May 24, 2012 -- Ted Konnerth of Egret Consulting Group saw light emitting diode (LED) adoption at a turning point from “coming” to “here” at LightFair 2012, with even the biggest lighting companies endorsing the technology. “LED is now the dominant force in lighting for the foreseeable future,” Egret reports. Cooper reported a 12% adoption rate for LEDs in 2011. Would the adoption rate have been significantly higher had Cooper and the other major lighting players invested more attention to the technology sooner?
LightFair was an opportunity to see how lighting is evolving, as terminology like epitaxy and metal organic chemical vapor deposition (MOCVD), die (meaning the LED chip made on a wafer), chromaticity, binning, and so forth enter the lexicon, Egret reports. The integration of electronics with electrical has created a culture of innovation with new markets not previously explored in lighting, from smart offices and homes to controlling plant and animal growth, and much more.
While the big, established lighting companies may “be limited to modifying legacy construction-related equipment into LED-compatibility,” hundreds of emerging companies are creating unique products or solutions adapted to specific applications, Egret asserts. Many of these companies will become significant players in the new lighting industry; and most will develop their own unique channel solutions, bypassing the traditional pyramid of profits built into legacy companies.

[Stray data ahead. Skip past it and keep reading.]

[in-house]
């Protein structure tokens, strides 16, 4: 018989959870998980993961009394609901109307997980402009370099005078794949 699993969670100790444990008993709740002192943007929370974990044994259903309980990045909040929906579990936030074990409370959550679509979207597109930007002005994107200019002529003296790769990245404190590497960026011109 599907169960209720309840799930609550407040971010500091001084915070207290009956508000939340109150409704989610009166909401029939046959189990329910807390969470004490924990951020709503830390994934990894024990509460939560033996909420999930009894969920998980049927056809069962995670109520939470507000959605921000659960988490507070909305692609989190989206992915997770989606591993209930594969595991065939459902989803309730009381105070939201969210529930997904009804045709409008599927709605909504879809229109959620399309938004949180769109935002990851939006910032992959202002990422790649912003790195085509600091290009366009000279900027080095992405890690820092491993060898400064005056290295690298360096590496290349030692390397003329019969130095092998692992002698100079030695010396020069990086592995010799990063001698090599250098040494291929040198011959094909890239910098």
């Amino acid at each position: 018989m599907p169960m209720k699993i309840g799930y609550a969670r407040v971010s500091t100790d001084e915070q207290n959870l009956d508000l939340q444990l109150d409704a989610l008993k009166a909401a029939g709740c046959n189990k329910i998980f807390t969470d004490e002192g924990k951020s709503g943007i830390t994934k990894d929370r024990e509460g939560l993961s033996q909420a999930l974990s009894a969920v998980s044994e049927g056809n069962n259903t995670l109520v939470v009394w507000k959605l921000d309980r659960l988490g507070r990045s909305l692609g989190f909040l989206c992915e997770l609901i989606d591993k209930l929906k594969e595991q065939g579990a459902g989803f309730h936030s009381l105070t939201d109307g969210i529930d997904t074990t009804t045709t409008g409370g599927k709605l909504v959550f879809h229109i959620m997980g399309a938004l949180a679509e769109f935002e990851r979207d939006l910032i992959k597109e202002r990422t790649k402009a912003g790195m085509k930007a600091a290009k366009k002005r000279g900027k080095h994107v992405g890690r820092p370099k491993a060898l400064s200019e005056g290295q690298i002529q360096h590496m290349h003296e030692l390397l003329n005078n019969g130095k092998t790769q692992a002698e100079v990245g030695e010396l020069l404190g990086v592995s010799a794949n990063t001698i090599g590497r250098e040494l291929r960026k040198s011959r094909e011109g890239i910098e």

With LED lighting finally entrenched, LightFair showcased the market opportunity for LED lamp manufacturers and electronics firms making LED lamp replacements. A “Big Three” in lamps is now outdated, Egret reports, with the potential for socket replacement of LED sources at over 30 billion sockets in the US. This kind of volume necessitates a lot of manufacturers, with far broader than traditional distribution channel strategies for legacy lamp sources.
Legacy lighting industry people are being absorbed into nascent LED companies, noted Egret. Industry talent downsized out of traditional manufacturers during the recent recession is now showing up in start-ups and other young LED companies. While some good people are now staffing emerging companies. Egret warns that some “marginal talent” has ended up in good companies that “don't understand how to properly vet a candidate due to their lack of understanding the industry channel influences.”
Egret Consulting Group is a recruiting company for the electronics industry. Read more of Egret Consulting’s views from LightFair in “LightFair and other LED issues,” by Ted Konnerth, at http://www.egretconsulting.com/2012/05/23/lightfair-and-other-led-issues/.